Okay.  Like I don’t know what you’re all thinking.  Like I haven’t thought it myself, like I haven’t Spanish Inquisitioned myself into a state of arm-chewing catatonia.  Why?   Why why why?  Why, if Brett Scallions was my muse, if I truly believed the day was coming when I would have my chance to speak to him face to face, one on one, without clingy fans or hovering business types, or anyone else for that matter, why, when God had given me the most beautiful gift, this once in a lifetime opportunity, why, after I’d gone over in my head like some twelve-year-old praxticing her someday coming Oscar acceptance speech exactly what I would say to him if–when–given the chance, when I had him in front of me, why did I stay in the car and send in AP?  Why?  Why why why?  I’ll tell you:

Because I was fat.  Fat fat fat.  A two hundred and twenty pound Lane Bryant size twenty spiteful embroidered V-pocket jeans wearing fat.  And there was no way–NO WAY–I was going to let Brett Scallions see me like that.  Maybe it would have been easier for me had I been afflicted with any other symptom of my family’s punish-yourself-silly curse:  drug addiction, alcoholism, sexual deviance.  These are all more acceptable than being fat.  Hello, rock stars consider the other three normal behavior.  But fat?  No man likes fat.  Unless he’s afflicted with one of the other three.  Drunk?  Yeah, I’ll screw fat.  Drug addict?  Won’t know I’m screwing fat, may not even be able to get it up.  Sexual deviant?  The fatter the better.  But a regular guy?  No fatties, please.  I laugh at these hypocritical men who want their women to be a size five or smaller, yet say their pet peeve is when he takes her out to dinner and she orders a salad or doesn’t finish her meal.  Take me out; I’ll clean my plate.  And yours.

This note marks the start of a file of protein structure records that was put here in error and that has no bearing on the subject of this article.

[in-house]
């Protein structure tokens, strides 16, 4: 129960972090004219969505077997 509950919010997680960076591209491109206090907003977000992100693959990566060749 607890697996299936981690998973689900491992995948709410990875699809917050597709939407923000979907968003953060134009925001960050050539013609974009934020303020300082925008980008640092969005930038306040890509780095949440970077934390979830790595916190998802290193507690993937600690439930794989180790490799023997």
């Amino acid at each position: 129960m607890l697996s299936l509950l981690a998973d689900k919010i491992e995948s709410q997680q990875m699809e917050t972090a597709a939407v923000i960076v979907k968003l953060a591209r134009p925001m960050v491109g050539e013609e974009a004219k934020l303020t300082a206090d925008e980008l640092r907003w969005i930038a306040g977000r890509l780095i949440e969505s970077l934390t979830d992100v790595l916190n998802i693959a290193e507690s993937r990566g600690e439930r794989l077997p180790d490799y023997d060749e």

Several days after the Brett fiasco, while driving my way back home across the country, I vowed to myself that never again would I let my weight stop me.  Never again would I be ashamed of my appearance.  I would tackle this fat suit once and for all, stop the yo-yo-ing, finally break free of this lifelong cycle of starving myself until I thought I could be good enough, as if I thought I would think that could ever make me good enough.

How proud I would be right now if that were a promise I wouldn’t throughout the years continue to break over and over again.


About whatimriding

Born and raised in Philly, I spent several years in Las Vegas, working at the House of Blues and writing about the city. I now reside in Tampa, where I continue to work on novels, scripts and short stories and tearfully await former Lightning forward Vincent Lecavalier's return to the bay area.